Educator, disciplinarian, social support and comforter. While these are certainly main roles that a day care teacher plays, early childhood educators also assess and evaluate their students' learning and development. Teachers should use assessment measures that are developmentally appropriate, relate to everyday activities and are inclusive, the National Association for the Education of Young Children suggests. Creating a checklist can help you to know what to look for and when to look for it during the evaluation process.

Development By Age

An early childhood evaluation can assess the young student's strengths, areas for improvements and general development. When creating a checklist, include the different developmental domains -- cognitive, emotional, social and physical -- and the milestones by age. Avoid narrowing the development or learning area to a few specific random skills, notes NAEYC. The items that you are looking for must fit into the child's age range and the developmental expectations for him. For example, a 2-year-old should have the ability to walk alone, run and kick a ball, according to the American Academy of Pediatrics' website. These physical milestones are acceptable to add to your toddler checklist, but not to an evaluation for an infant. You can have one developmental checklist or break each domain into its own separate evaluation.

The State Standards

Match up the areas for evaluation with developmental goals that you have set at the beginning of the school year and your state's early learning standards. Your checklist may include the specific standards for your age group. For example, an older toddler should have the cognitive ability to explore objects and ask questions about her discoveries, according to the "Pennsylvania Learning Standards for Early Childhood for Infants and Toddlers." If you work with older 2-year-olds, then you would include this item to check off your list.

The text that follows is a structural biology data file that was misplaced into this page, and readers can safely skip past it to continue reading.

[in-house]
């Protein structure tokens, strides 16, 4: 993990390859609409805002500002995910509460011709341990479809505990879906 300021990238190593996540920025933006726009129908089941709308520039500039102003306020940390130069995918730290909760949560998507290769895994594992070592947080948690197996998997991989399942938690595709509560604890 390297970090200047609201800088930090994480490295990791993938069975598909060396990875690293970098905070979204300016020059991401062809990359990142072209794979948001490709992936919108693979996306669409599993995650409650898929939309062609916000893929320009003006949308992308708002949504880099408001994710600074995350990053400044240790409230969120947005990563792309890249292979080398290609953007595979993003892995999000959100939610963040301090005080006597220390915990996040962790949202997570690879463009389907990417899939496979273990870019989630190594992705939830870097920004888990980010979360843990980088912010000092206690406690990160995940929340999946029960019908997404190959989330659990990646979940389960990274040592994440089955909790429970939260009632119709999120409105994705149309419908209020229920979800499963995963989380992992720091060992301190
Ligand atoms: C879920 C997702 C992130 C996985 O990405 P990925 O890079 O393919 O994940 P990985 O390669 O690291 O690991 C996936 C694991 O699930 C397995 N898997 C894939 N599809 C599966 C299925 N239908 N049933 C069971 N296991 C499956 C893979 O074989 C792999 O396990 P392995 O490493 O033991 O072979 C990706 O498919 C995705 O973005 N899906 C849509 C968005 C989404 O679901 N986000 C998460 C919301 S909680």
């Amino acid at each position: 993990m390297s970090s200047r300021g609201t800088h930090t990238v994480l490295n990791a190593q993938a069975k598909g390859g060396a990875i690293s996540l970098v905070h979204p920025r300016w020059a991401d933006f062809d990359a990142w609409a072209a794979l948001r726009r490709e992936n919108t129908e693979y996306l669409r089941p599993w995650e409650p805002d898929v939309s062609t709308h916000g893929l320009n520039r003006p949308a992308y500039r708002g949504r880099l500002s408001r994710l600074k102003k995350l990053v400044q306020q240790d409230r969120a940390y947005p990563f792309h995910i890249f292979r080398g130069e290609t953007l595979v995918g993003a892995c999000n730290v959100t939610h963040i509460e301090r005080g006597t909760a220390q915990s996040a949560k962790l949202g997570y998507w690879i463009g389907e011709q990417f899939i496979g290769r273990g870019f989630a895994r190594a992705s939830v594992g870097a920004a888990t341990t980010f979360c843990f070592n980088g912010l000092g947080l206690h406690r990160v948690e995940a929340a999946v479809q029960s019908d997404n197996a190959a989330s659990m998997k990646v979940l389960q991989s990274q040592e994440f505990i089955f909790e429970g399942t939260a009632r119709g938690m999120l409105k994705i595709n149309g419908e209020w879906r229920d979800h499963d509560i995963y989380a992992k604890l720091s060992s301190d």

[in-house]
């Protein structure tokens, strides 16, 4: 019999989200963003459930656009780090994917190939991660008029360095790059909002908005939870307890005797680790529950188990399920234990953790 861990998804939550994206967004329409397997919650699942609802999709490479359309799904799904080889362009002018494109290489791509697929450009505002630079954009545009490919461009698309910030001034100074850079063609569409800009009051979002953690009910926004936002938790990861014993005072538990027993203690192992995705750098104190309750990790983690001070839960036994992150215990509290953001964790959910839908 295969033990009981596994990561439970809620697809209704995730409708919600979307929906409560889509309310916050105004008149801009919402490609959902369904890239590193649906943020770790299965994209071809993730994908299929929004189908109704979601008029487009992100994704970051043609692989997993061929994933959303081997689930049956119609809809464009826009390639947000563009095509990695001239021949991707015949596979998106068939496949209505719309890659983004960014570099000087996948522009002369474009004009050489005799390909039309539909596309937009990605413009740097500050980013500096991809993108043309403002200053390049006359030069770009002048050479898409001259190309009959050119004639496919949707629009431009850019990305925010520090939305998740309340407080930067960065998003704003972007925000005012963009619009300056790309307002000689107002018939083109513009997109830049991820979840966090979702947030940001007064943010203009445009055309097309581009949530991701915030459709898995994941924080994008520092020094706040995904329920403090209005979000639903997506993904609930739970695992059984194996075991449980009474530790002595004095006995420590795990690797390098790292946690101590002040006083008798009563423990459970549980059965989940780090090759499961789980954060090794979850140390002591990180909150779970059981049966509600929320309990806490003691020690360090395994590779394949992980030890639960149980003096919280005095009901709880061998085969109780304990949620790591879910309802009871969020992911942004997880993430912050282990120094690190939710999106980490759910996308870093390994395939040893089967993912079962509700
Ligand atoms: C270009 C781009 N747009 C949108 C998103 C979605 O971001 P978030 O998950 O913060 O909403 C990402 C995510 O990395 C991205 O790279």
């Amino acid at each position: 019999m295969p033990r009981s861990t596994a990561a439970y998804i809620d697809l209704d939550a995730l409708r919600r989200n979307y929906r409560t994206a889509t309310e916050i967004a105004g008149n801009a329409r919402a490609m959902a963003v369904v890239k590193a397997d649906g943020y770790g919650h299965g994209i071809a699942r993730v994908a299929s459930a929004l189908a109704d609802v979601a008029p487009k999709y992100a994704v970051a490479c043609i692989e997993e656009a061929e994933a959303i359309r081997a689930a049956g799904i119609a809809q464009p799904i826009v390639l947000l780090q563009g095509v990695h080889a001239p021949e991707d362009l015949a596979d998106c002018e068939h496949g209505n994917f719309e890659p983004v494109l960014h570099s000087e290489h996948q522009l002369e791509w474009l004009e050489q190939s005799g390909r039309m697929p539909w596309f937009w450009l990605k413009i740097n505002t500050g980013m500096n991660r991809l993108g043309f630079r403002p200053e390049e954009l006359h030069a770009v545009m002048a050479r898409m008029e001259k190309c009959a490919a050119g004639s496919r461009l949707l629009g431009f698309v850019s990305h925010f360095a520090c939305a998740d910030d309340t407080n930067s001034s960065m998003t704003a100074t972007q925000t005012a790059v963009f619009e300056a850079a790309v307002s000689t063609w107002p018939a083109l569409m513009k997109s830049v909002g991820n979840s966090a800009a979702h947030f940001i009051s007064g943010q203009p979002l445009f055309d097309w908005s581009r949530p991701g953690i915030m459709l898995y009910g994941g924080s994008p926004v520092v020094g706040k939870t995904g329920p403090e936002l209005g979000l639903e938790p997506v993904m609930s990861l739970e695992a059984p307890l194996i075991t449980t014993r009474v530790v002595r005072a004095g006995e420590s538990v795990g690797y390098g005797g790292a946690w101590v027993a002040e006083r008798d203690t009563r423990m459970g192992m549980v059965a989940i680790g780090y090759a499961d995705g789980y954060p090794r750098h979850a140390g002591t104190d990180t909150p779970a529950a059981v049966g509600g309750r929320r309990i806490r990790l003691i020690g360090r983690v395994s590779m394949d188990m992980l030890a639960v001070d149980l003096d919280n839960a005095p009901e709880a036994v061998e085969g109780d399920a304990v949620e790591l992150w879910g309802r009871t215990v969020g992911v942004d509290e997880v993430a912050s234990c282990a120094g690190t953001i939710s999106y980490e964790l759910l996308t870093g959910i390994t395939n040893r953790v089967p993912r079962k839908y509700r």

Everyday Activities

Conducting an evaluation in the child's natural setting provides an authentic picture of her development, behavior and ability to learn, according to NAEYC. A day care assessment checklist should include what observations you will make and where, notes the Northwest Evaluation Association in its "Early Childhood Assessment: Implementing Effective Practice" guide. For example, your evaluation may list specific times of day to observe certain behaviors such as the child's social interactions at lunch or his interest in exploring during center choice time.

Get Input From Parents and Assistants

You aren't always the only one to include as "evaluator" on your day care assessment. Parents and paraprofessionals who work with you can also participate in the evaluation process, according to Washington state's "A Guide to Assessment in Early Childhood." Include checklist items for yourself as well as other people who may help you create an overall or complete picture of the child's development. For example, create a section for your assistant to assess behaviors that she sees when she interacts with the children, or ask the parents a few questions about the areas you are reviewing. Combine this information with what you're observing to create a full evaluation.

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